Fernando Ibarra and his granddaughter.
There is nothing more rewarding than witnessing the positive impact your work has on someone else’s life. For Christina Weber, a member of the DES Division of Benefits and Medical Eligibility (DBME) Policy Support Team, this came to fruition while working with the Arizona Association of Food Banks (AAFB) on a special project. She recently met a client of the food bank who was struggling to make ends meet and determined that he qualified for Kinship Care.
Fernando Ibarra, a 68-year-old man with a disability, cares his 15-year-old granddaughter with the support of Social Security Disability Insurance, and resources were sparse. His eligibility for Kinship Care, a cash assistance program for individuals taking care of relatives who are not their own children, was the supplemental aid that would cushion the hardship.
Ibarra has been a resident of Arizona for over 20 years. Decades of physically demanding jobs have taken a back, and as a result, had to stop working. “I spent years picking lettuce and I ended up with no cartilage in my spine. My vertebrae were just grinding, bone on bone,” he shared. “My back hurts constantly and I have to receive electric therapy to alleviate the pain.” Having to depend on disability as a means of income was a hard transition; he came from a family with a strong work ethic, and relying on someone other than himself was a new dynamic.
In recent years, he took on the responsibility of caring for his granddaughter, which came with its own set of challenges. Qualifying for the Kinship Care program has brought much needed relief and the ability to finally take a break from the constant pressure of not knowing if they had enough to get by. “My granddaughter needed my help and I couldn’t afford the things she needed,” said Ibarra. “Knowing this program could give me access to extra money meant that I would be able to do a little more, like buy her a laptop for schoolwork or get her some nice clothes.” He continues to strive to do whatever is necessary to provide his granddaughter with the tools she needs to be successful.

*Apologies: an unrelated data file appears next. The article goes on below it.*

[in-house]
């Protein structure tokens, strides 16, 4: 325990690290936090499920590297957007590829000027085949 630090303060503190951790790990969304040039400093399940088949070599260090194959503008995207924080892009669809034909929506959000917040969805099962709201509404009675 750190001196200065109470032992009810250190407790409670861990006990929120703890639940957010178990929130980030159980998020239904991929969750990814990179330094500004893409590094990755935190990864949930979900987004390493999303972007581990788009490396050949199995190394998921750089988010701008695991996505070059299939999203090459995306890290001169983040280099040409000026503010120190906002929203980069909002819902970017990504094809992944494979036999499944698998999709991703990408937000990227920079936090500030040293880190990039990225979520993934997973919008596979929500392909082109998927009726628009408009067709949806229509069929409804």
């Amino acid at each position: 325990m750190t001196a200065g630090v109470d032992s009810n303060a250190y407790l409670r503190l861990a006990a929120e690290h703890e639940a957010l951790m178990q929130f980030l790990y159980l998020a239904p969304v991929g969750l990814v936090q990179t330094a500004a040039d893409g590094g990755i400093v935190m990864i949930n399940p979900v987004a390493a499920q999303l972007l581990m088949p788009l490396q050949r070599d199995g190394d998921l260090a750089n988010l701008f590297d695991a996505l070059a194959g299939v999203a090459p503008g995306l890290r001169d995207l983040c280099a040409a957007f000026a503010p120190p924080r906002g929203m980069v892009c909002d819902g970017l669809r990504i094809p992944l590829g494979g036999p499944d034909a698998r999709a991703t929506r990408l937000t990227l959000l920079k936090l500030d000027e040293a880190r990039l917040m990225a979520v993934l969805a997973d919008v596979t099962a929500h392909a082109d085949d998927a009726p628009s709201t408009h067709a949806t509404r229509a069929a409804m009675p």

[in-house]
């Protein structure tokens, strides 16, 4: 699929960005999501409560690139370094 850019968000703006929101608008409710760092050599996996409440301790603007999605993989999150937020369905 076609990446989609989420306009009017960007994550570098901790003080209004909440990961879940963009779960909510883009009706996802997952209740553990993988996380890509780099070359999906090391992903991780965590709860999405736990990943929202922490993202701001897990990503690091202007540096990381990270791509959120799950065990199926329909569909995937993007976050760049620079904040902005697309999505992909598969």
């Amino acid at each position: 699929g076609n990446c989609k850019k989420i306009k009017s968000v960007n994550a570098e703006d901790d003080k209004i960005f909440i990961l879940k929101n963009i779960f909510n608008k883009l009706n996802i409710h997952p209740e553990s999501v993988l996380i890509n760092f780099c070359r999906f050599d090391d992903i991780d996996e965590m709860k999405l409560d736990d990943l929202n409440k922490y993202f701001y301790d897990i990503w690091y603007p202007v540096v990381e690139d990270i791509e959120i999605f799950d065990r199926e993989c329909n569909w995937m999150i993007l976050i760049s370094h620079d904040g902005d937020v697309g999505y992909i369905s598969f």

The process itself was quick and efficient. Ibarra stated this would not have been possible without Weber’s help. His voice breaking, he said, “This means everything to me and my granddaughter. Knowing that there are people out there willing to look out for others and offer this kind of help is wonderful.”
Upon hearing of Ibarra’s success, Weber expressed that emotionally, she had not felt this emotionally powerful since she was a Program Services Evaluator (PSE) ten years ago when she would meet with clients directly on a daily basis, interviewing them for Nutrition, Medical and Cash Assistance. Although her work on the Policy Support Team has an impact on Arizona families and communities, she no longer has a front row seat to the influence her efforts make on clients.
“It was something that hit me, listening to his story,” said Weber. “I felt so good when I heard it. This was something I used to feel all the time when I was working in the field. Here in Policy, we don’t deal as much with these kinds of situations. I enjoyed feeling that again.”
The Kinship Care program aims to ensure children across the state have stability and access to basic needs. Any nonparent relative that is taking care of a child may be eligible for assistance. For more information on Kinship Care, call the Family Assistance Administration at (855) 432-7587, or visit your local DES office.
By Ericka Martinez